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American Orchestras in the Nineteenth Century$
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John Spitzer

Print publication date: 2012

Print ISBN-13: 9780226769769

Published to Chicago Scholarship Online: March 2013

DOI: 10.7208/chicago/9780226769776.001.0001

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Invisible Instruments

Invisible Instruments

Theater Orchestras in New York, 1850–1900

Chapter:
(p.109) [II.1] Invisible Instruments
Source:
American Orchestras in the Nineteenth Century
Author(s):

John Graziano

Publisher:
University of Chicago Press
DOI:10.7208/chicago/9780226769776.003.0005

New York featured no fewer than seven theaters in which dramas and comedies were conducted, and almost all of them employed an orchestra. Orchestra leaders normally contracted to stay at one theater for a season, or for multiple seasons, although frequently moved to a different house at the end of a season. It is observed that when a better-paying job was offered, players were allowed to opt out of their contracted performances in the theaters. Theater orchestras, a significant component in the production of plays, held together scene changes and ends of acts, and underscored dialogue as needed. Until 1890s, pit musicians were still underpaid. Theater musicians were looked on with disdain by many in the entertainment profession.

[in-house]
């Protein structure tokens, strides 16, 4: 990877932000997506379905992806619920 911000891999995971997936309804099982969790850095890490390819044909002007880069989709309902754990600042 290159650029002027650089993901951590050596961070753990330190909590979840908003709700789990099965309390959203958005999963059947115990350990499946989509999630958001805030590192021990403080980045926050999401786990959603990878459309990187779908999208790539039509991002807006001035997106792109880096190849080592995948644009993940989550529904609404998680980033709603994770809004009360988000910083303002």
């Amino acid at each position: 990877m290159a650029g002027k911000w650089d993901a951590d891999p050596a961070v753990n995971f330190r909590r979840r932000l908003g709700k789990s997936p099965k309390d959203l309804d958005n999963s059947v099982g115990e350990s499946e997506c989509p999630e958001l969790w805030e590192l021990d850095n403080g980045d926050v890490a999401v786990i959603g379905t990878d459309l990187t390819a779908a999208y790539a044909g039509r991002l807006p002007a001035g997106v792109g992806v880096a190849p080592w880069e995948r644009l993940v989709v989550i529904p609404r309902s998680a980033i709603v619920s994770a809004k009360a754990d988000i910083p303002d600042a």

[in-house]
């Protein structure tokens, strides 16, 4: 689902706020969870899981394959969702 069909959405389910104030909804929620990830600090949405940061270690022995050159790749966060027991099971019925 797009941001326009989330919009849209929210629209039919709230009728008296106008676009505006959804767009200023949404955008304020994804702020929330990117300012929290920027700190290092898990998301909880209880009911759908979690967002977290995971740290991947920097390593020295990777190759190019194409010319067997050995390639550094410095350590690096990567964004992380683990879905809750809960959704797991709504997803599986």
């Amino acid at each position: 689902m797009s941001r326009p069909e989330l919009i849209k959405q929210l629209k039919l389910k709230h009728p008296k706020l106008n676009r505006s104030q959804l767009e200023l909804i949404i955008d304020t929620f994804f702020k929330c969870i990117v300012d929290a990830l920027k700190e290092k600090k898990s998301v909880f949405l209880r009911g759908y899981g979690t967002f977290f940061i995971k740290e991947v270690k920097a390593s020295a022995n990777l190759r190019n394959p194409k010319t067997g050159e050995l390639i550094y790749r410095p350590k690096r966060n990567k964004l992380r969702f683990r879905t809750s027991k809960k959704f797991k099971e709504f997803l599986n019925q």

Keywords:   theater orchestras, New York, plays, pit musicians, theater musicians

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